My description above is very simplistic. The papers on the Erros site describe the relationships much more eloquently, as the distinction is made between “entity types” (a collection of “things” having similar characteristics that may conveniently be grouped together) and “entities” (instances of entity types). Putting this into “OO” speak, these may be referred to as “classes” and “instances”. So putting my example to work, we see that “Animal” and “Color” are “entity types”, because they “contain” other “entities” such as Dog and Black. The terminology used here can be a little daunting, but only explains how the Neural Database is derived, and should NOT make you feel that ERROS must be very confusing!
The example attempts to illustrate that the Human Brain does not store objects in lists, but scatters objects/entities around the “gray disk” and connects them when necessary. This is NOT very much like our standard database models.
This concept, when applied to database design, leads to the birth of a Neural Database. The idea is that the database elements can be dotted around, almost free floating, and only come into play when connections are added. This means that elements can be added when and if they occur and will become active when a connection is added. A huge random pattern of dots, connected up, down, side to side, by bi-directional connectors, and yet no URL’s are used for these connections.
In theory, the database has no “fixed” limits in the way we know them today. To put some numbers to that, an implementation of ERROS allows the maximum amount of data in a single logical record to be 130 x 1 Billion to the Power of 2 bytes! And that lower level attribute explosion can be as deep as 999,999,997, each of which can be iterated or repeated the same number of times!
I apologize if throwing those numbers at you clouded your interpretation of the concept, but are necessary to come to terms with the immense scope that is involved with ERROS. There is little given away about the actual physical construction of the Database, but the information provided on the site describes the concept excellently. The concepts of ERROS have successfully been patented by Erros PLC.
One of the examples of the uniqueness is the lack of “white space” created by the application. In a normal Customer Master file, you would have DDS defined for the physical file, containing at least Name, Address and Telephone Number (imagine a very simple design here). At first you may populate the file with 100 Customer names, but at this point you do not have addresses or telephone numbers. You will have 100 records in the file, but a large percentage of each of the record space will be blank.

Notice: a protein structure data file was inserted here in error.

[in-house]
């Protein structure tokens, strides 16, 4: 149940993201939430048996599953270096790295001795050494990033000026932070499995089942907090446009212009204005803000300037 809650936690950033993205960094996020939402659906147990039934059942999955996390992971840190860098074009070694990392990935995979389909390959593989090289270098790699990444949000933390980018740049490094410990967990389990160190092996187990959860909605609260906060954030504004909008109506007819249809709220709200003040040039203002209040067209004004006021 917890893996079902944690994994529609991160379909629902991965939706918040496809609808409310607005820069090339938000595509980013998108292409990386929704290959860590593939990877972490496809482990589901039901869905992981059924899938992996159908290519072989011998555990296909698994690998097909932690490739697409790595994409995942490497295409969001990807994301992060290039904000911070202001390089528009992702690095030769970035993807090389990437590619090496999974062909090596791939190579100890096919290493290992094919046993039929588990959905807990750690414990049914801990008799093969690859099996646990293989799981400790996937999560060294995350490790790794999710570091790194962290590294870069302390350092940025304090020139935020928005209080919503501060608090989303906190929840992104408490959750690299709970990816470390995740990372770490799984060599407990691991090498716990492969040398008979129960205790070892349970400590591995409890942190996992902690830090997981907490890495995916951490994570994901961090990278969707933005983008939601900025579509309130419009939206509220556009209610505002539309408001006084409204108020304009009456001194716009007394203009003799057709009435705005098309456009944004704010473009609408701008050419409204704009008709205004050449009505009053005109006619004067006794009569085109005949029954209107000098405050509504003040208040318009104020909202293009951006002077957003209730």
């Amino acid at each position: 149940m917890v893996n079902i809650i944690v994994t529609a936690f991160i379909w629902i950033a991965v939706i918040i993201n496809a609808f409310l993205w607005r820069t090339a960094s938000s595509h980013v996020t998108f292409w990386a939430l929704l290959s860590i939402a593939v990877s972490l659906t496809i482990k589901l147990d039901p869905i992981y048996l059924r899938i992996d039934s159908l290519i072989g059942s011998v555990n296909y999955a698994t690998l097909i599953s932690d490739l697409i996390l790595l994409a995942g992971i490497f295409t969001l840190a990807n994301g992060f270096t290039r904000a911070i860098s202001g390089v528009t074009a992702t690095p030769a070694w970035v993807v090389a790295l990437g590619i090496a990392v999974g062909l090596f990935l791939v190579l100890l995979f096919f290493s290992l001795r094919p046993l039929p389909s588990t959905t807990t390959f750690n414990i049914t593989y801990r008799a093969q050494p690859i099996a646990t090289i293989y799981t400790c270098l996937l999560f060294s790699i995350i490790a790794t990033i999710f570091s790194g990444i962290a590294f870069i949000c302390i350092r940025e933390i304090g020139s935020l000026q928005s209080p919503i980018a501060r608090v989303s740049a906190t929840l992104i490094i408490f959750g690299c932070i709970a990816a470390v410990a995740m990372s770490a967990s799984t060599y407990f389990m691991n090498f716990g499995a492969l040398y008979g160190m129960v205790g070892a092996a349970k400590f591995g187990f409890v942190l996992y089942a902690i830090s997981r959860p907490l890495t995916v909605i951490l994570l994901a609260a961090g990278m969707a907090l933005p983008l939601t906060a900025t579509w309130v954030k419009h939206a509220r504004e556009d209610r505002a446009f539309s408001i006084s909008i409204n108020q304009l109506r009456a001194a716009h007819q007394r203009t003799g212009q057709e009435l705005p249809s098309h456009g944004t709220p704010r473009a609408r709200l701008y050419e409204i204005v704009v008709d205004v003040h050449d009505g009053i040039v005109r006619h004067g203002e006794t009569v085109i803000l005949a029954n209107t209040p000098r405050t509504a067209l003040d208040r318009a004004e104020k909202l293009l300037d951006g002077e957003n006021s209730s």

Where a customer has more than one address or telephone number, ERROS copes without a problem (up to 999,999,997 of each per customer!). You do not need to decide when building your database how many spaces to allow for telephone numbers for each customer.
With ERROS, address and telephone numbers are different entities, which means space is only taken up when used – the concept of a record with fixed field definitions within a physical file becomes redundant!
This is only the tip of the iceberg. As new entities are added, data is stored in the existing database (no new files) within its “context”, and is only retrieved by the “context” in which it is stored. Once an entity is created it can be reused throughout the application, and when a new entity is added, it exists in the same database, so there are no program changes or display file changes and it is ready to be used by any application created now or in the future. Most programming becomes redundant!
To quote from the above: ‘ERROS allows very complex integrated systems to be developed in simple incremental steps, without any specification, without detailed database design and, most of the time, without any new hand coded or computer generated programs being created. ERROS systems, because of the extreme simplicity of their underlying structure, are very stable and perform much more quickly than others. They can be changed whilst “live”. Development is done by staff with much less training and experience than is required for traditional methods, in a small fraction of the time, at much lower cost.’
So how? ERROS is NOT a case tool. It is an application that controls and permits the building of other applications, akin to a Kernel type application, using, essentially, one database for the storing and the retrieval of data. With my still limited understanding, I can only begin to describe it as applications within applications. What has been achieved is the separation of the database logic from presentation logic, which probably makes up 80% of current programming activity. The presentation being handled by the Kernel.